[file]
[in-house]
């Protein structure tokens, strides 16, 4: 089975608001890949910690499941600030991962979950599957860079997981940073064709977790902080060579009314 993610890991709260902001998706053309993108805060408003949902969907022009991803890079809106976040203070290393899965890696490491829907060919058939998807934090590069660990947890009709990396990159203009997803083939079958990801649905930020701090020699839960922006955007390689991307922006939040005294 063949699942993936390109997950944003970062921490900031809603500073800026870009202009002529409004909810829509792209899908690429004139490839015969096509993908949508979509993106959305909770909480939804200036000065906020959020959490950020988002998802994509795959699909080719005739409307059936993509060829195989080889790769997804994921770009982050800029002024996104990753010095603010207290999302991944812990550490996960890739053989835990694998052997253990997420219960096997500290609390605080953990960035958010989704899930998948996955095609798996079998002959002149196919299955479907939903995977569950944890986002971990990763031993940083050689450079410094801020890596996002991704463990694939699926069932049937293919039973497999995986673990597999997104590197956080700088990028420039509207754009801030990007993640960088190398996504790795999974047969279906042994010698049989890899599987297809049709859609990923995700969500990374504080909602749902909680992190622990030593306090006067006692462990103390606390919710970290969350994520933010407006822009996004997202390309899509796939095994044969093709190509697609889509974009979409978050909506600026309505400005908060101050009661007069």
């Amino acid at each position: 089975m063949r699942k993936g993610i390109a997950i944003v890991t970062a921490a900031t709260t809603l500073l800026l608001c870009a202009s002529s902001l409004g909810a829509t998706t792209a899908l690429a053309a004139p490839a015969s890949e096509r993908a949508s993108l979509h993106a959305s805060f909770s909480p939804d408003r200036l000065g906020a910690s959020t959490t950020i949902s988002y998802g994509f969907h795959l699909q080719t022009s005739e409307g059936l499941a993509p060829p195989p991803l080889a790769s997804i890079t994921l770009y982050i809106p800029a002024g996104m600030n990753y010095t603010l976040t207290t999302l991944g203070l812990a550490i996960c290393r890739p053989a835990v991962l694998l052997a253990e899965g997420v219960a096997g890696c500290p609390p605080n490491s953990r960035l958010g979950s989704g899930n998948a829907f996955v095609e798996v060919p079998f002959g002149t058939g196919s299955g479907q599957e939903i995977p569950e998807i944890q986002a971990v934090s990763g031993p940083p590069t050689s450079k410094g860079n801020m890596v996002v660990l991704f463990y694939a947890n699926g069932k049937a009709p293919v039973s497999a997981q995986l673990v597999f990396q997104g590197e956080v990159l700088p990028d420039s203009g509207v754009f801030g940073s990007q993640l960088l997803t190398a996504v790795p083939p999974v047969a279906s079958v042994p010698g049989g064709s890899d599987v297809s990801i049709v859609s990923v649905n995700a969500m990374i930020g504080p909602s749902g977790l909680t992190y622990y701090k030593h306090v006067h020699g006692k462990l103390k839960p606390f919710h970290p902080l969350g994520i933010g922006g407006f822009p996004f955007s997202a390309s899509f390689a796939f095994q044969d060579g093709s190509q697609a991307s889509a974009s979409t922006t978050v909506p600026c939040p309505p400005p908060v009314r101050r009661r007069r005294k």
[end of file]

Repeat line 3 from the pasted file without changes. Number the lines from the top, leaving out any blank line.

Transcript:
């Amino acid at each position: 089975m063949r699942k993936g993610i390109a997950i944003v890991t970062a921490a900031t709260t809603l500073l800026l608001c870009a202009s002529s902001l409004g909810a829509t998706t792209a899908l690429a053309a004139p490839a015969s890949e096509r993908a949508s993108l979509h993106a959305s805060f909770s909480p939804d408003r200036l000065g906020a910690s959020t959490t950020i949902s988002y998802g994509f969907h795959l699909q080719t022009s005739e409307g059936l499941a993509p060829p195989p991803l080889a790769s997804i890079t994921l770009y982050i809106p800029a002024g996104m600030n990753y010095t603010l976040t207290t999302l991944g203070l812990a550490i996960c290393r890739p053989a835990v991962l694998l052997a253990e899965g997420v219960a096997g890696c500290p609390p605080n490491s953990r960035l958010g979950s989704g899930n998948a829907f996955v095609e798996v060919p079998f002959g002149t058939g196919s299955g479907q599957e939903i995977p569950e998807i944890q986002a971990v934090s990763g031993p940083p590069t050689s450079k410094g860079n801020m890596v996002v660990l991704f463990y694939a947890n699926g069932k049937a009709p293919v039973s497999a997981q995986l673990v597999f990396q997104g590197e956080v990159l700088p990028d420039s203009g509207v754009f801030g940073s990007q993640l960088l997803t190398a996504v790795p083939p999974v047969a279906s079958v042994p010698g049989g064709s890899d599987v297809s990801i049709v859609s990923v649905n995700a969500m990374i930020g504080p909602s749902g977790l909680t992190y622990y701090k030593h306090v006067h020699g006692k462990l103390k839960p606390f919710h970290p902080l969350g994520i933010g922006g407006f822009p996004f955007s997202a390309s899509f390689a796939f095994q044969d060579g093709s190509q697609a991307s889509a974009s979409t922006t978050v909506p600026c939040p309505p400005p908060v009314r101050r009661r007069r005294k």